My younger daughter moved to London way back in July of 2010, and you can bet that her sister and I visited her that following December! I mean, why wouldn’t we?! Between the Christmas markets, the mulled wine, roasting nuts, Christmas decorations, warm pubs… it was a perfect time. This is a photo of the main entrance:
One day we visited Borough market, even though it snowed and was a wee bit frigid. The market is a fabulous establishment year ‘round, but it is definitely magical in December. We sampled and smelled all kinds of goodies, enjoyed raclette, and then decided to hole up in a pub across the street to warm our toes!
I had no idea Borough Market had a website, but when I found it, by lucky accident, I discovered this recipe: Cranberrymisu, a recipe by Ed Smith.
On this recipe page he writes, “TIRAMISU + CRANBERRIES = A WINNING AND FESTIVE COMBINATION.” Well, I have to agree. I have no problem with the original, but this was good, and festive.
I have one big pet peeve when it comes to the biscuits, namely savoiardi, used in tiramisu, and how, over the years, the word ladyfingers has become a widely-used term, specifically for the shape, but not for any other reason.
I grew up with ladyfingers, having a French mother, and a dessert called Charlotte, utilizing this pan and ladyfingers. French name: biscuits à la cuillère. Fillings can vary from fruits to chocolate.
When I began cooking, I had to make my own ladyfingers, because I couldn’t find them. I used Julia Child’s recipe, because they are French. She didn’t cook Italian food. Ladyfingers are soft, spongy cookies – almost like finger-shaped cakes. The egg batter is prepared, then beaten egg whites are folded in, so you can imagine the light texture.
Leave it to Martha Stewart to add cocoa to her ladyfingers, for an outstanding triple chocolate Charlotte.
Savoirdi are Italian biscuits, and Julia Child does not have a recipe for them in her “Mastering” books. They are indeed finger shaped, but that’s where their similarity ends with ladyfingers. They are crispy. You can break one in half by snapping them. They are not soft, spongy and cake-like.
Savoirdi are perfect for tiramisu, an Italian dessert, because they can soak up a coffee-liqueur mixture without getting soggy, unless you do it for too long. The layers of savoirdi can be seen in a classic tiramisu photo, such as this one from New York Times.
Now, can ladyfingers and savoiardi biscuits be used interchangeably? Yes, as long as the ladyfingers don’t soak up too much liquid because they will simply mush up. If you require a stiffer biscuit, savoiardi will always be preferable. In fact, for a Charlotte, savoiardi might be a safer cookie to use for unmolding purposes.
But, comparing the two is like comparing an Italian grissini, a hard breadstick, to a soft, yeasted breadstick. They are completely different in texture, even if the shape is the same.
So what doesn’t help is packaging such as this. This is the brand of savoiardi I purchased from Amazon. I have no idea what has happened over the years, but this is pure confusion for people who do not understand the significant difference between the two cookies.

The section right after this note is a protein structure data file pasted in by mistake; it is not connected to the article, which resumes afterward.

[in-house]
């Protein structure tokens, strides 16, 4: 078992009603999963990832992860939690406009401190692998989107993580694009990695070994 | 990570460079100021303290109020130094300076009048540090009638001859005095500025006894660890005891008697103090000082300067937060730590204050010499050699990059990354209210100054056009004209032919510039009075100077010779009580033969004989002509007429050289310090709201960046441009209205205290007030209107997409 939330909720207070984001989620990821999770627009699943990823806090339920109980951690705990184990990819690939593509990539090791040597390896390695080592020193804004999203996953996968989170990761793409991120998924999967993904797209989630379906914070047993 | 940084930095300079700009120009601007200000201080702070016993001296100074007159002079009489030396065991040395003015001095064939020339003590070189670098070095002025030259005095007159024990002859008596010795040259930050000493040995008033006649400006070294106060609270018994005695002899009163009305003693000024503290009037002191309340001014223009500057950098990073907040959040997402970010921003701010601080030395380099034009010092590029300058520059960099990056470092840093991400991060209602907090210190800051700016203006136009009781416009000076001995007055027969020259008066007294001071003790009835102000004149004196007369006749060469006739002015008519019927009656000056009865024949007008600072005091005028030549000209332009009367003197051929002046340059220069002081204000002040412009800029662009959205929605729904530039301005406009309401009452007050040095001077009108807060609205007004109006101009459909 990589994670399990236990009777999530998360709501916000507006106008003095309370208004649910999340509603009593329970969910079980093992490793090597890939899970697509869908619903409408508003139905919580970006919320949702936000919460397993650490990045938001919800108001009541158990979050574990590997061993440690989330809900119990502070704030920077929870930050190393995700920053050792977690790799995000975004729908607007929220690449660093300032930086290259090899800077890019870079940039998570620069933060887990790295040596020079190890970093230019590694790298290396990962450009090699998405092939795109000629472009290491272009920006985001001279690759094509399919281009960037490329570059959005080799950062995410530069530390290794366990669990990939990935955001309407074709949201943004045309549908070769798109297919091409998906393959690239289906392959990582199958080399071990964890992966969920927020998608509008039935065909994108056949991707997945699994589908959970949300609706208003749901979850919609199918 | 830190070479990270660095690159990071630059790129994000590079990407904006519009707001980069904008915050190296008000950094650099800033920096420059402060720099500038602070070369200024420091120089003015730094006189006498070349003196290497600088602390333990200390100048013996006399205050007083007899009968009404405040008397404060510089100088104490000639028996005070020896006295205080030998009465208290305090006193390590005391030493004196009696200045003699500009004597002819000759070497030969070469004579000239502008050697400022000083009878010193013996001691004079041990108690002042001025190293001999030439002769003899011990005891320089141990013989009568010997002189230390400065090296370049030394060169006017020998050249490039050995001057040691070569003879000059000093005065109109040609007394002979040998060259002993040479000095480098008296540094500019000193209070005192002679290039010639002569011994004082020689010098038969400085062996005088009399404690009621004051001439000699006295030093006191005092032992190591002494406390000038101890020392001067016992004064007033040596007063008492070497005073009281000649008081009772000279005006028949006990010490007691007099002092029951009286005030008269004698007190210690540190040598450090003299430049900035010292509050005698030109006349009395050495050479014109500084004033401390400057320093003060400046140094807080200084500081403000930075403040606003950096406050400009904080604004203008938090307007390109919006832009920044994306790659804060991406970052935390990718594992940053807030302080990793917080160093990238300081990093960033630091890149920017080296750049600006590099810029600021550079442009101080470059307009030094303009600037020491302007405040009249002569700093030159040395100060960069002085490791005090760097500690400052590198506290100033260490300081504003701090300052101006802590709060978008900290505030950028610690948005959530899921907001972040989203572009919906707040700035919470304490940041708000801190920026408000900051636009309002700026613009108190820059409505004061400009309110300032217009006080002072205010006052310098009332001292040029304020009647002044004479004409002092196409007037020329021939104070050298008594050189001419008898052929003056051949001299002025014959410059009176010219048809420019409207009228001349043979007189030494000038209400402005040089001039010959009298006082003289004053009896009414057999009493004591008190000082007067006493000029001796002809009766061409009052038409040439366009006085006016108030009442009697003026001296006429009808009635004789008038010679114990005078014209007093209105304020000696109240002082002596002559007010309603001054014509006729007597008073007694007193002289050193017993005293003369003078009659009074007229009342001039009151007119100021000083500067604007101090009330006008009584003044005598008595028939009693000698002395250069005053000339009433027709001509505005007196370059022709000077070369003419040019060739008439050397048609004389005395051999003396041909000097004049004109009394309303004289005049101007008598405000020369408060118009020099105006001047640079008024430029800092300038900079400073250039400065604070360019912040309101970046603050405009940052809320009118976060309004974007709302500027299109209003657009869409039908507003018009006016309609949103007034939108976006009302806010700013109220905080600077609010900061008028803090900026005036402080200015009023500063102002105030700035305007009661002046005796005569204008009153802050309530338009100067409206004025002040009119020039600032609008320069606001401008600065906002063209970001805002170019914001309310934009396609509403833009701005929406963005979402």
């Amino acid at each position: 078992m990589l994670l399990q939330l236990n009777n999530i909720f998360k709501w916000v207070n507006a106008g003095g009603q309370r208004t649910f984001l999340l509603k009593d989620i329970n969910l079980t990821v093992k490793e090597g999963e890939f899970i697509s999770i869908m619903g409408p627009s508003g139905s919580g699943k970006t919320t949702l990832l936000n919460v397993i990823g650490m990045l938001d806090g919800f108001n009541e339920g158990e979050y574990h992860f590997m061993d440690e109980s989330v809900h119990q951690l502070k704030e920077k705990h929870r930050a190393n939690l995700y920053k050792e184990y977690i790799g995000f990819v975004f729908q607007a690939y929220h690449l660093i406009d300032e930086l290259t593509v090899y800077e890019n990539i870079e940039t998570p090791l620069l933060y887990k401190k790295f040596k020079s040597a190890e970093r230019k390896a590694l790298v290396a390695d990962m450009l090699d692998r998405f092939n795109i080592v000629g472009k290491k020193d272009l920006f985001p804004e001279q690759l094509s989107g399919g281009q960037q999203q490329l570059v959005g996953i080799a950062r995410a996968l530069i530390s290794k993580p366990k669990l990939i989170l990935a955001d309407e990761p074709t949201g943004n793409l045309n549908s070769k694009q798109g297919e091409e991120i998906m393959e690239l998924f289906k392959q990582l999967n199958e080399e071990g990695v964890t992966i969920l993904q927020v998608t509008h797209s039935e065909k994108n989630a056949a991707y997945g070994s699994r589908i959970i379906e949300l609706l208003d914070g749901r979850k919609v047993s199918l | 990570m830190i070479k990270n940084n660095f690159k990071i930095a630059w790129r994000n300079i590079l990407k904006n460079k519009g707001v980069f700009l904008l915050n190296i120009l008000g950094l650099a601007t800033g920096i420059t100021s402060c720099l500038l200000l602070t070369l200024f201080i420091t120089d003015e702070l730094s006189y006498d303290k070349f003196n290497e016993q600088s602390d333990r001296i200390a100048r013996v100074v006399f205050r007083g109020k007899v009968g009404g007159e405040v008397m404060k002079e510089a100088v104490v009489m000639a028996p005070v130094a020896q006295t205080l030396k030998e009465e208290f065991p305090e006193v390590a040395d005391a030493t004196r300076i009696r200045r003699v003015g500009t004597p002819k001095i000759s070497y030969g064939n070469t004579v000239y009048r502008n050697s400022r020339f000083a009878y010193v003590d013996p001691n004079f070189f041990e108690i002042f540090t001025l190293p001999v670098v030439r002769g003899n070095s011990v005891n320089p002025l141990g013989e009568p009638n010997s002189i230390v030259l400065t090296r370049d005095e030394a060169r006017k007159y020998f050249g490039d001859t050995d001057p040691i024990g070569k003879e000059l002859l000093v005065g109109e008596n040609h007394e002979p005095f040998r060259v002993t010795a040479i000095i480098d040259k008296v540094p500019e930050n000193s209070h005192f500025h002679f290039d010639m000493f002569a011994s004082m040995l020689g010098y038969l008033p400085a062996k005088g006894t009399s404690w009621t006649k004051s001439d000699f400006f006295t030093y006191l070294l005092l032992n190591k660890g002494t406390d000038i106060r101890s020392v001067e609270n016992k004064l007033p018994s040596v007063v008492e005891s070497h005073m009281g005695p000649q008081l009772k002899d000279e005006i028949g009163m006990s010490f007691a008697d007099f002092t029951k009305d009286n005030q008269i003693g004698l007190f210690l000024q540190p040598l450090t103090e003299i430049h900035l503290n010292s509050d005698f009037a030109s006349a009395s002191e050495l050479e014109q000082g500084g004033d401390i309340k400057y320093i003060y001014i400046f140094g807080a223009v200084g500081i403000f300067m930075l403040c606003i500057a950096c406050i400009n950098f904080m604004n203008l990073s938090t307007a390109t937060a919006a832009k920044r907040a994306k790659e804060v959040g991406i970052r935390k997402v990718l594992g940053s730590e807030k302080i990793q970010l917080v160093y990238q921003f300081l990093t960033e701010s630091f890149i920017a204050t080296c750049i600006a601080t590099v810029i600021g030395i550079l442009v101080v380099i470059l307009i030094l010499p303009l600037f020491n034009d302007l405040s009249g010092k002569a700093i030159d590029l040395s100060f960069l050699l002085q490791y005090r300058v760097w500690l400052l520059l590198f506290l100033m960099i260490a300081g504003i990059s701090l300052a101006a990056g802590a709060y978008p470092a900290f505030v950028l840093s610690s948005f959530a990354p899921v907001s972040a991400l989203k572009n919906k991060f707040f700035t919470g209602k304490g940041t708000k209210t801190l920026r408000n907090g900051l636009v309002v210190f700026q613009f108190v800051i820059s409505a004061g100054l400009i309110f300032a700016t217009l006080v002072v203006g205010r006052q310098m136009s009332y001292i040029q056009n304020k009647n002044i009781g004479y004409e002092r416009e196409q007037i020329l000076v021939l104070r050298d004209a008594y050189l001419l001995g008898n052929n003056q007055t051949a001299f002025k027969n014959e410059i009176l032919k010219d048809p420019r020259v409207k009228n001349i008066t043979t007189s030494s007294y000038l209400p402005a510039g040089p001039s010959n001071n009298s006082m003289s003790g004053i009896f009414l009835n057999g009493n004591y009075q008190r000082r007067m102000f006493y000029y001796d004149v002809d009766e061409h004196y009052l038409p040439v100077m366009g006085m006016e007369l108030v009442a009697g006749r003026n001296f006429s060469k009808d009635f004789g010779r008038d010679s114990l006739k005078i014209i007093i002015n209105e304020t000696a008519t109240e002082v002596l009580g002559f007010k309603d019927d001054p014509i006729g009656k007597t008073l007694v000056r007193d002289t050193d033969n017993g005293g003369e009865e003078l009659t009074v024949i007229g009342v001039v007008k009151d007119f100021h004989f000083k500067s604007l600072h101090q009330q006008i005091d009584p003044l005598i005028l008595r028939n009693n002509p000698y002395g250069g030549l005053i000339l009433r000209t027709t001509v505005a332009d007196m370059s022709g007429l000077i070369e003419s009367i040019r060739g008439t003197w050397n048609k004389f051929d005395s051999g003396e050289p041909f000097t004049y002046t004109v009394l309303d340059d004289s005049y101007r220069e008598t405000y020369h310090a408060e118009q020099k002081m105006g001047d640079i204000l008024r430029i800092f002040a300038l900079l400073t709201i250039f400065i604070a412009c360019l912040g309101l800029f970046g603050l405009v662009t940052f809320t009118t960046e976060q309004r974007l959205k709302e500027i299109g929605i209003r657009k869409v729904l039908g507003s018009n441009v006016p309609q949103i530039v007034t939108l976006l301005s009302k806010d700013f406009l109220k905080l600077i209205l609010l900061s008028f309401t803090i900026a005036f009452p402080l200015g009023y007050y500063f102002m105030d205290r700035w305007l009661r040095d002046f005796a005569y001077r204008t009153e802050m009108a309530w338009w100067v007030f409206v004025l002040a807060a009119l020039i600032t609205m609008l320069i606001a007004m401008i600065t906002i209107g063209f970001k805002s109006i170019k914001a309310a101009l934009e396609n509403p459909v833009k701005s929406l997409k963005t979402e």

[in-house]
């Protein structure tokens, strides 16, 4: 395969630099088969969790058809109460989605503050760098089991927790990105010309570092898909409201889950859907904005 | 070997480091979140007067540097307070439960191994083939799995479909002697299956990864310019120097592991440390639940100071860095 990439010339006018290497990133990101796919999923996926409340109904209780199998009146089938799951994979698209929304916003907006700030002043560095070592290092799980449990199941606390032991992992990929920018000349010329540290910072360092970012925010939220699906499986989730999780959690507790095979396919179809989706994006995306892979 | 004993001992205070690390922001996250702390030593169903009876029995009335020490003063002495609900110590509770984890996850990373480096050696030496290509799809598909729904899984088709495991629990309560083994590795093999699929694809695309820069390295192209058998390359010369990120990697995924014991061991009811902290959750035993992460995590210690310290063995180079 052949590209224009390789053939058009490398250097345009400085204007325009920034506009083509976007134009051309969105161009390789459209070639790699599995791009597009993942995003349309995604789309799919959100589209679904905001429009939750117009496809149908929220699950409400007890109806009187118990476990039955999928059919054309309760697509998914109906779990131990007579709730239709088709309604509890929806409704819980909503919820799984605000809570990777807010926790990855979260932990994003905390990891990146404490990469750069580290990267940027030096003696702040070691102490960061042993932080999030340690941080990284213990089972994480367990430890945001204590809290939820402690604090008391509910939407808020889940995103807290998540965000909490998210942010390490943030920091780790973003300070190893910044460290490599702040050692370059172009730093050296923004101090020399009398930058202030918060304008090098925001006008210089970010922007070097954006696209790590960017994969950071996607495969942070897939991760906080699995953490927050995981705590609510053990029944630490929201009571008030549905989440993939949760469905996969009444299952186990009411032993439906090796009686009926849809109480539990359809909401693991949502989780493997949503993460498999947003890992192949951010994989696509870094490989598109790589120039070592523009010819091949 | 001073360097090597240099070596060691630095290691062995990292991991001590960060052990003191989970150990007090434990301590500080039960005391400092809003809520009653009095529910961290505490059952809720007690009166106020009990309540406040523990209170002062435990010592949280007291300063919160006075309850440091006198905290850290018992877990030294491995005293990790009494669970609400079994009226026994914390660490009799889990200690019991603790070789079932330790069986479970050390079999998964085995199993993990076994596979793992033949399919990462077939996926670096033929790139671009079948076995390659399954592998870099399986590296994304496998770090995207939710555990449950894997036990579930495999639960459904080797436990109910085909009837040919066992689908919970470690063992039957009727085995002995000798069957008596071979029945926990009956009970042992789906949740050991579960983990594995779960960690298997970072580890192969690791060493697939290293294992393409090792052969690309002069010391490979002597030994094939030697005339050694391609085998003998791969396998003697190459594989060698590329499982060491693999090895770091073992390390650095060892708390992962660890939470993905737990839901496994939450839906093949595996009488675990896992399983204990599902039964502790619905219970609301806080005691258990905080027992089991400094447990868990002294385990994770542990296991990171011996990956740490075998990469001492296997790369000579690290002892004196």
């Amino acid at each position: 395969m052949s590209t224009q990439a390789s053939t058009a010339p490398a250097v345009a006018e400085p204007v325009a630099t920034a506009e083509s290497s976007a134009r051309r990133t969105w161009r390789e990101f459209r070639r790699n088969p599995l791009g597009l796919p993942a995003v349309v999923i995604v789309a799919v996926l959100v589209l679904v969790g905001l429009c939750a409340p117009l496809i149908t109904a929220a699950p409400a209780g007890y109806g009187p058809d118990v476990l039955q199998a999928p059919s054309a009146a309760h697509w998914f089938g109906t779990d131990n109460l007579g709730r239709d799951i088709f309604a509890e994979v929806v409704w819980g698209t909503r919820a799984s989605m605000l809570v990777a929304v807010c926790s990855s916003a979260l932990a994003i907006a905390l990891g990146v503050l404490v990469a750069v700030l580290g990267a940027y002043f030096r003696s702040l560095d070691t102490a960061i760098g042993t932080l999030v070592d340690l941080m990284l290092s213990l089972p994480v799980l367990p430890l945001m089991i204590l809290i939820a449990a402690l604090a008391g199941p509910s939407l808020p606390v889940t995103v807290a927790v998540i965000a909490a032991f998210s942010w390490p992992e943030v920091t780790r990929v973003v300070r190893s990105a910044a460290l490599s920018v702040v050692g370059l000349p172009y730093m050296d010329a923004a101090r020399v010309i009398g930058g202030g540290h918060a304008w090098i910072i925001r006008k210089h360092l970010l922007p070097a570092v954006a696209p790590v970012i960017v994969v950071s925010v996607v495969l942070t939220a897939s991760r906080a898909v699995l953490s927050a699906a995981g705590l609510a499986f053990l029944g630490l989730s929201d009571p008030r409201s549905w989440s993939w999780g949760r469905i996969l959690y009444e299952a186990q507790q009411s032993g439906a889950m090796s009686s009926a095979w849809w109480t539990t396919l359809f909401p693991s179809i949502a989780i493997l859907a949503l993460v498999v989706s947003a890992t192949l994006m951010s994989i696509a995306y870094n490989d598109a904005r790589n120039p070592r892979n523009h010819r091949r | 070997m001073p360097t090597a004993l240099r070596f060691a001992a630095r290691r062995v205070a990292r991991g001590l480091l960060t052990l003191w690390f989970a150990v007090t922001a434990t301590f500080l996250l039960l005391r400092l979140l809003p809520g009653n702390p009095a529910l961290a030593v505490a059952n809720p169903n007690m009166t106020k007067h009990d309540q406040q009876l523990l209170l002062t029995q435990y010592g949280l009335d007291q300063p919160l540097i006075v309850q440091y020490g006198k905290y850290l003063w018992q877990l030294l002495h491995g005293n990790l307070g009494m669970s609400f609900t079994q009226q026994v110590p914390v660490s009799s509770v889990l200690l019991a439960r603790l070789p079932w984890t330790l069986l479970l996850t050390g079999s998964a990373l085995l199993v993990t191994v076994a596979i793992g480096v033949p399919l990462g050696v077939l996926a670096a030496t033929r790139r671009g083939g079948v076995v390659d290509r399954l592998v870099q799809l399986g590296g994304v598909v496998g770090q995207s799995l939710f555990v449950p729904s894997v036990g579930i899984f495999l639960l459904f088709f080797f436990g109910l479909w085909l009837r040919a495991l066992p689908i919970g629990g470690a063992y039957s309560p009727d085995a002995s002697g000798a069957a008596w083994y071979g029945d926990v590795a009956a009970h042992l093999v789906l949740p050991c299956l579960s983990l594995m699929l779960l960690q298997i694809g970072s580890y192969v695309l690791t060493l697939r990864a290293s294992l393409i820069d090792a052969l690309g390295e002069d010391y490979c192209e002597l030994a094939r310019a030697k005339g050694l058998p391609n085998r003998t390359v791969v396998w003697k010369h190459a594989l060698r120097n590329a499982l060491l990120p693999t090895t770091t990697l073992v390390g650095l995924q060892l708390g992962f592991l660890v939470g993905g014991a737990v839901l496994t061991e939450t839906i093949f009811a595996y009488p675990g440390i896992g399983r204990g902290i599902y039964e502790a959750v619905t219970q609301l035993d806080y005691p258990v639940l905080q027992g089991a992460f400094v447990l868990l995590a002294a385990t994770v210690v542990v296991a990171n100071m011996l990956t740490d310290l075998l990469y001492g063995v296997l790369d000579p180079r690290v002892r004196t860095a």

Savoirdi are not Italian ladyfingers, they are savoiardi biscuits. Nor can ladyfingers be called soft savoiardi. The shape of the cookies is the only similarity, but otherwise it’s truly apples and oranges. This kind of packaging is confusing and wrong. Even when the packaging states, “soft ladyfingers,” you can tell that they’re not.
Real ladyfingers are not shelf stable like savoiardi, which is why they’re harder to find. You can tell the ladyfingers are pale, and don’t have a hard, crispy coating.
So, the whole point of my rant is just to make sure you know what you’re buying! It’s easy to tell the difference between ladyfingers and savoiardi, so just know what you want before you purchase.
Next, I’ll rant about what’s happened to the word “charcuterie”…. But for now, this wonderful recipe!
8.8 ounces cranberries
1 large orange, zest and juice
4 ounces caster sugar, divided
8.5 ounces strong black coffee
2.5 ounces Grand Marnier
3-4 tsp cocoa powder
3 egg yolks (I used four small egg yolks)
8.8 ounces mascarpone
10 ounces double cream
24 savoiardi biscuits
1 ounce dark chocolate
In a small saucepan, combine the cranberries, orange zest and juice and 2 ounces of sugar. Bring to a steady simmer and cook for around 5 mins, until roughly half of the berries have popped and broken down, but the remainder are whole, yet soft. Remove from the heat and leave to cool.
Brew the coffee, decant into a small container that will snuggly fit the length of one savoiard1 biscuit. Add 3 tbsp Grand Marnier to the coffee and set aside.
Use a balloon whisk to whisk together the egg yolks, sugar and remaining liqueur for a few minutes, until the mixture is light in both colour and texture and has more than doubled in volume – it should look and feel like a thin mayonnaise. Use a spatula to combine this with the mascarpone.
In a separate bowl, use a balloon whisk to whip the cream to an airy, luscious but not-too-stiff ribbon stage. Fold and beat the egg yolk mixture into this, then very briefly use a balloon whisk to whip it back to that not-quite-soft peak stage (it will set further once in the fridge and a little ooze is preferable to over-whipped).
One by one, soak half the biscuits in the coffee and booze mix so that they’re wet and flavourful but not soggy, then transfer directly to the dish until the base is covered.
Spread the cranberry sauce over the biscuits and dust that with another teaspoon of cocoa powder. Spread just under half of the mascarpone mixture on top.
Repeat the biscuit soaking and arranging for a second layer. Cover with the remainder of the mascarpone, then refrigerate for 3 hours or more.
Just prior to serving, dust with a final, generous teaspoon of cocoa powder, then use a fine microplane or similar to grate the chocolate over the top.